How can I delete all lines containing a particular string from a text file using Bash?
We can do this using
sed. For example, the following command will delete all lines containing the text “NOT FOR RELEASE” from the file
sed -i.bak '/NOT FOR RELEASE/d' ./info.txt
sed supports a large number of commands for editing text files. Here, we use the
d command, which deletes lines. For example,
1d would delete the first line in the file, and
2d would delete the second line. If we provide a regular expression between
/s instead of a line number,
sed will delete every line that matches the expression.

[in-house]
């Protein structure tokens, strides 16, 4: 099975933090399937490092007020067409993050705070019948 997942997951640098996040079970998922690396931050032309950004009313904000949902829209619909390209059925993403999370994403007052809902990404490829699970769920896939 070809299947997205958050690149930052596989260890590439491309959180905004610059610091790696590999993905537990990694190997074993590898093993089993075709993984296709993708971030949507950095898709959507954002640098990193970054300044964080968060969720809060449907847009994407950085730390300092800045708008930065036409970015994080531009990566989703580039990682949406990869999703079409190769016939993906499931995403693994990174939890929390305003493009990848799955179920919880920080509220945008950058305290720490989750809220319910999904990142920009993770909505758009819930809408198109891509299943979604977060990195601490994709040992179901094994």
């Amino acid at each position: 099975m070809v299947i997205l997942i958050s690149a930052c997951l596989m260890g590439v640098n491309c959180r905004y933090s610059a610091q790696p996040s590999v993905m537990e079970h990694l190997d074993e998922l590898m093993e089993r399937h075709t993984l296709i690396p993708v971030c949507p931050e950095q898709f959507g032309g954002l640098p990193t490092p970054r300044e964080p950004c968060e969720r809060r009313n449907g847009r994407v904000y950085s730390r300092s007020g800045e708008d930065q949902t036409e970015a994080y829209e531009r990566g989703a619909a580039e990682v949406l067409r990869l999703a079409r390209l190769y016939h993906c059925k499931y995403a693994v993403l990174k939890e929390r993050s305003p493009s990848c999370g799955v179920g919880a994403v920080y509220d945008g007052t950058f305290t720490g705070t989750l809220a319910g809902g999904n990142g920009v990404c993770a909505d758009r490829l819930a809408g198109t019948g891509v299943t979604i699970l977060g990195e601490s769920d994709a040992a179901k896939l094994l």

-i flag indicates that the change should be made in place.
.bak is the suffix to use when creating a backup file. Before making any changes,
sed will create a copy of
info.txt in its original state called
info.txt.bak. If we’re happy with the modified state of
info.txt, we can delete this file. Otherwise, we can delete
info.txt and rename
info.txt to return to our initial state.
Remember that the text between
/s is a regular expression, and will thus interpret certain characters as part of that syntax. If we merely want to search for a literal string, we will need to escape the characters
$.*/[\]^ by preceding them with a backslash (
\). For example:
sed -i.bak '/NOT FOR RELEASE\./d' ./info.txt # will delete lines containing "NOT FOR RELEASE."
To learn more about
sed, consult its manual page by typing
man sed into your terminal.